An ice cold stare.
The memory of a childhood controlled by eye movement. My mom has impossibly-blue eyes, from a German ancestry affording her a genetically electric blue hue that spoke to us, her kids. Or rather hissed at us.
Her eyes always intimidated me. On some level they still do. I have memories of her slashing me with a look when I was either out of line, loud, or obnoxious (behaviors I was engaging in more frequently than I would like to admit). Her eyes magnetically stopped us-my siblings and I- in our tracks. Like a Houdini or a parental David Copperfield, she would use her super power to transfix us in a spot, then the quick sideways nod with the blonde head would quickly follow to usher us into our room.
That was the way of my Mom. You only disobeyed once. No more was needed. The wrath of the German/American/Lebanese ancestry would fall on your head and splat you like a pancake begging for mercy. Warden/Seargant/executioner style. No kidding. Using only stares and unblinking eyeballs with mascara-darkened lashes.
My dad has always been the teddy bear. She was the bad cop and he could be nothing but the good cop. He is that soft spoken. “That’s what your mom wants” was his line. “Well then, rebel, do something, and let me go out” was my response-uttered to myself under my breath. “No ‘sarsoura'” would be his answer (‘Sarsoura’ was his nickname for me, I loved my nickname until I suddenly realized that he was calling me his cute cockroach).
My grandmothers were our allies in the family’s parent-child tug of war. We had a few of those grandmothers, not your usual two. My father’s Mom, my father’s aunt, my mother’s Mom, and my mother’s two aunts, they were all called ‘tayta’-Lebanese for Grandma. It was like an amish family structure where we had way too many relatives, aunts, cousins, and many many grandmothers. The Grandfathers were non-existent, duly buried by the grandmothers well before I was born. My grandmothers adored me. They would give me anything I ever wanted. Including coffee when I was six. “Your mother said you can’t drink coffee? Here, a drop won’t hurt you” and I would have a whole pot of the sticky black forbidden liquid often with Gandour biscuits dunked in it. My grandmothers used so much sugar that the combination of caffein and glucose meant that I was bouncing off the walls, literally.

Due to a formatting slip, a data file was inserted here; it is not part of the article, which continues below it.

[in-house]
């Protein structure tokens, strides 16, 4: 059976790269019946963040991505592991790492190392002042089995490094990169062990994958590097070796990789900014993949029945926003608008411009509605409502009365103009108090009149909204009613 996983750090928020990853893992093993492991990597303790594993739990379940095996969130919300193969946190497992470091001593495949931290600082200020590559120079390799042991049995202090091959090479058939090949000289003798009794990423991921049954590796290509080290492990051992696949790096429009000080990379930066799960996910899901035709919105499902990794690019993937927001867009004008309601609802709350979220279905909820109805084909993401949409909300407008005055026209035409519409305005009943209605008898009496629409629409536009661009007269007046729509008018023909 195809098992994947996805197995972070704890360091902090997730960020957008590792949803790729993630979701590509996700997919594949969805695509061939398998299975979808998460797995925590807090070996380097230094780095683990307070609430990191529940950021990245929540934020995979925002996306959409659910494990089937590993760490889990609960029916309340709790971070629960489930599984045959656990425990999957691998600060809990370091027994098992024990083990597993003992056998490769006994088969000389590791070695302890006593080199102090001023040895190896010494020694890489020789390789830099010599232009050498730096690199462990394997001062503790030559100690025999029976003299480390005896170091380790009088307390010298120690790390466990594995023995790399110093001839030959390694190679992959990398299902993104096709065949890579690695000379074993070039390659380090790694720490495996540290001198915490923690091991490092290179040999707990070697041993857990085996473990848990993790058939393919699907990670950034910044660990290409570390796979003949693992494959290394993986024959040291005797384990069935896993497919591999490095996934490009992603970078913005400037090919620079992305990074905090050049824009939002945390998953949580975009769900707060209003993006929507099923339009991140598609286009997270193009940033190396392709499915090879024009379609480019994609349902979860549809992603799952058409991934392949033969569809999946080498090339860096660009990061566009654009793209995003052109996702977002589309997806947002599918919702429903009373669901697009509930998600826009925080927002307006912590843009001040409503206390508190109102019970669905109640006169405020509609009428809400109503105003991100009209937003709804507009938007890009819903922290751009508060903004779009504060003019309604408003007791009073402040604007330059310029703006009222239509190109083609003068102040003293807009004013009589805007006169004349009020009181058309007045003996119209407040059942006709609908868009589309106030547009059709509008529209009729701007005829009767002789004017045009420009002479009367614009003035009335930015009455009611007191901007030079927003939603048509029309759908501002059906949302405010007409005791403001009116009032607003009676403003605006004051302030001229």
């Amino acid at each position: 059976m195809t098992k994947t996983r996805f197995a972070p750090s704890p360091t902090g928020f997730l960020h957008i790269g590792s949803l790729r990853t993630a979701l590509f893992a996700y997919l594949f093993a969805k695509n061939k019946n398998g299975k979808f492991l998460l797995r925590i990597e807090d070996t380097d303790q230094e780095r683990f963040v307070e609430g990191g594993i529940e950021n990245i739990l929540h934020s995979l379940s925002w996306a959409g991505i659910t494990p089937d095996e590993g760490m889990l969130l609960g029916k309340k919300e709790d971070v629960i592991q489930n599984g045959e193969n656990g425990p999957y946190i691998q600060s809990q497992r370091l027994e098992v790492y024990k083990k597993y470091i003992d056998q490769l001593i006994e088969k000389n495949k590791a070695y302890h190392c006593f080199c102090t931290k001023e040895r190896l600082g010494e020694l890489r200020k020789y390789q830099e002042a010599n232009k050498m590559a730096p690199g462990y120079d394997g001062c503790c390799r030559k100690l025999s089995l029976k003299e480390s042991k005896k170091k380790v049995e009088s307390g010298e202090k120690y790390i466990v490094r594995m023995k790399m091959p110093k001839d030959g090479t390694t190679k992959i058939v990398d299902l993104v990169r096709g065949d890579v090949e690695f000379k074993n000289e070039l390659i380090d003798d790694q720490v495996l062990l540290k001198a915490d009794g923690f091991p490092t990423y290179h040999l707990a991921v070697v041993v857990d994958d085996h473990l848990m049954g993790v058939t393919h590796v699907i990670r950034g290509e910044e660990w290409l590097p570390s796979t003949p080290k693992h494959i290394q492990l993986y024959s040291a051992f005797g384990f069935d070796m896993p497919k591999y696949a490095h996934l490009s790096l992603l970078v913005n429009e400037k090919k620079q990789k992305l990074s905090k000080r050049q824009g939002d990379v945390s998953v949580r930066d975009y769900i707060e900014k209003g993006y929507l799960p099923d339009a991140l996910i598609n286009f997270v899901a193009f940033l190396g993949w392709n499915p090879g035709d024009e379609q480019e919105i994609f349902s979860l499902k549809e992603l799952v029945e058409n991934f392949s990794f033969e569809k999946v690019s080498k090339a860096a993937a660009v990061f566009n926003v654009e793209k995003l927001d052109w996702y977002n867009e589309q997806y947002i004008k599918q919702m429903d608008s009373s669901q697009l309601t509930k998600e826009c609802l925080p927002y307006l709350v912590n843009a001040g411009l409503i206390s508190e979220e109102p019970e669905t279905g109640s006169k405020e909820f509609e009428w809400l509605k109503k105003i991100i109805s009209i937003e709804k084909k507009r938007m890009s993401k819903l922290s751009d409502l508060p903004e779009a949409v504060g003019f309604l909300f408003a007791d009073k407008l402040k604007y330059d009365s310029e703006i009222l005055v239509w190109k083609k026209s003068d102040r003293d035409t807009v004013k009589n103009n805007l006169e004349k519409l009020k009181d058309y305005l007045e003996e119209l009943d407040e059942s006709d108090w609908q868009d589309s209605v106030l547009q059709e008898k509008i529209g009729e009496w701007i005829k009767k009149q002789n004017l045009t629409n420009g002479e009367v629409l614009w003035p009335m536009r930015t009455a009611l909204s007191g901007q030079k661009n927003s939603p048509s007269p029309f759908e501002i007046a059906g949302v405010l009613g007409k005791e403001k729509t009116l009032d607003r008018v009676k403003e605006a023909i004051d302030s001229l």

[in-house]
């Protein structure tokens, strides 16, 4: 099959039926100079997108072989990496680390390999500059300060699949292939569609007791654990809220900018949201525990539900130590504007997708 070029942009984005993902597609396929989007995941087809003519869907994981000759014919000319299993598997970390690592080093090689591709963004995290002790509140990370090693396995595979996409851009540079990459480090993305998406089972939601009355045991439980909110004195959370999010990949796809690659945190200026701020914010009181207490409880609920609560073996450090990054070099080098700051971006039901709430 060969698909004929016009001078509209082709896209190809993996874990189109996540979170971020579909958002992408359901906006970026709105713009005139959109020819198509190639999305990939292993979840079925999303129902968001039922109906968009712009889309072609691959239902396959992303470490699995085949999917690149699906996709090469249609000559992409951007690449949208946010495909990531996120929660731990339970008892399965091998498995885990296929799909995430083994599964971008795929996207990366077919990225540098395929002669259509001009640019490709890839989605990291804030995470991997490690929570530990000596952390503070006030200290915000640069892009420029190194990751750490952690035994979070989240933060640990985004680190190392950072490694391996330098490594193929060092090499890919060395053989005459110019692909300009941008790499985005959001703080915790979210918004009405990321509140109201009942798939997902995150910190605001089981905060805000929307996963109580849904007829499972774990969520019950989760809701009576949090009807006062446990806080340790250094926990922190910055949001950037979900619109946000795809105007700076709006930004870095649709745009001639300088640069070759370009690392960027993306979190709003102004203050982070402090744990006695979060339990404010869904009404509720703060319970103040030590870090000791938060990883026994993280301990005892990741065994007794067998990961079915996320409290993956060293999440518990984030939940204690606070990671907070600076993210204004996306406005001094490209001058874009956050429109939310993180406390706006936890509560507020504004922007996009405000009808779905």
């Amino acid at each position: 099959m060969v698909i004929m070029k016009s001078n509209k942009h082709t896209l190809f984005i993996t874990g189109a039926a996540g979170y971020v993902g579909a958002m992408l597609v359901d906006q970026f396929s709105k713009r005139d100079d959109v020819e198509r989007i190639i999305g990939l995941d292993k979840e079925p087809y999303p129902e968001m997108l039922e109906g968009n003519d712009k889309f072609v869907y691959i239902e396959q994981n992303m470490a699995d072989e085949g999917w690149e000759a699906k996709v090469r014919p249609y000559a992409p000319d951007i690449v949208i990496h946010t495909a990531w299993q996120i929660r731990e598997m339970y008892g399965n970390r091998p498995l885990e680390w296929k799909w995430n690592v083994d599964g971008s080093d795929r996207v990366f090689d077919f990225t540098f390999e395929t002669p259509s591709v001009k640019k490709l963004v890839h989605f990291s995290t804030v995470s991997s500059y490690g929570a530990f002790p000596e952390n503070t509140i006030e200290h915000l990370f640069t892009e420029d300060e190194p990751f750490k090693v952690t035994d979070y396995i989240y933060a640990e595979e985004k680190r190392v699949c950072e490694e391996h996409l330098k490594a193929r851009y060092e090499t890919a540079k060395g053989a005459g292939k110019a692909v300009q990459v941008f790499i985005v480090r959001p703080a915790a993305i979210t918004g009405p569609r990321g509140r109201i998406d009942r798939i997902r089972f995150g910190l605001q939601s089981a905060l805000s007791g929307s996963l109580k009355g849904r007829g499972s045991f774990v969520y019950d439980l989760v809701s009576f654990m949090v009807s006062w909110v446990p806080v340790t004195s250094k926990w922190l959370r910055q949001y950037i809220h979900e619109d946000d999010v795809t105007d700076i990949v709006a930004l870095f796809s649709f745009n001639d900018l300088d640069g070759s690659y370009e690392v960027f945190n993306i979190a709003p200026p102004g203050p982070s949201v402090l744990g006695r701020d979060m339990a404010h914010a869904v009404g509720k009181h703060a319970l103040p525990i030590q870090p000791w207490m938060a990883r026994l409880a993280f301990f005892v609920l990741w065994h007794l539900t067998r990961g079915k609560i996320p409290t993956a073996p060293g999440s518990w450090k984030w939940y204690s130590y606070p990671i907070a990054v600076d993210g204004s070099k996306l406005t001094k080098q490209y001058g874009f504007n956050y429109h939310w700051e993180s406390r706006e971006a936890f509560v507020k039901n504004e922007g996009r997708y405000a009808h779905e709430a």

One of the things that bugged me and marked my life as a kid, other than not being allowed to drink beer and coffee, is the jingle of the evening news bulletin. I believe it had something to do with the Bee Gees, percussion, lots of guitars and a mandatory march to bed. Even when it was still light outside. I hated the news. The news bulletin and anything connected to it-especially those smug anchors that announced nothing but more war and bad news were my enemies. I wished for the TV station to be bombed, to go up in smoke, for the news anchors to develop all kinds of horrible diseases, and for once not to have the cursed bulletin at 8 p.m. It was too early to go to bed at 8. I always wanted to know what my parents were talking about with their guests or with one of my grandmothers. There was a war raging in the Lebanon we found ourselves living in, and I wanted to hear all about the latest battle gossip, killings, kidnappings, the suppressed fear in my Dad’s voice, the panic in my Mom’s voice urging my dad to let her take the kids to the US. I so wanted to go discover the world where movies were made, America. But then I would miss out on all the juicy war gossip from the keyhole of the door connecting the bedrooms to the living room, with its smoky air and exciting conversations.
Another dictatorship-inspired rule of my childhood was no TV or music when someone dies-that’s if that someone is a relative, one of the grandmothers, a neighbor or someone we know in the village. “Disrespectful”. That’s the only explanation we got. “But they can’t hear the music, they’re dead” is what I would yell back, to be quickly accosted by an electric blue motherly glare and a nod to go to my room, even if it was early afternoon on the weekend; “who cares, I’m not allowed to watch TV anyway” would be my rebellious attitude. What was worse than the dead person being close to the family is when a dead person was someone important, like a president or a politician who was assassinated or forgot to breathe, then we would have classical music on all three TV stations and all radio stations for days. In war-time Lebanon-and to some extent at the present time- not many people like classical music, it was synonymous with death and collective punishment. A fun killer.
I grew up dreaming of the day when I would be allowed to stay up past 8. I also dreamt of the day when someone came on TV and announced the end of the war. Both events happened in a anti-climactic way. Quietly. Non-events. Nobody announced the end of the war, it sort of kept starting and stopping, and we are still in the throes of conflict to this day despite some respite from hostilities, yet no one event heralded an end to the war in Lebanon. It is lingering in our memories, in our consciousness, in our songs, in the angry eyes of people who still hate, in segregated religious schools, in ghettos, in communities fighting for the control of the tiny country, in my mom’s eyes when they cloud over when she remembers the war years. My mom’s eyes lost their sparkle. I see much sadness there that replaced the fiery energy that zapped us into shape. War does that to you. Protracted war and an uncertain future do that to you ten-fold.
I still have hope for Lebanon. Every time I go there, I see signs of good and the same old bad. But there is more good. I can see it in the new generation, the kids who will not take no for an answer when they want to stay up past 8. The news starts at 8.30 for starters, and their mothers mostly have brown eyes.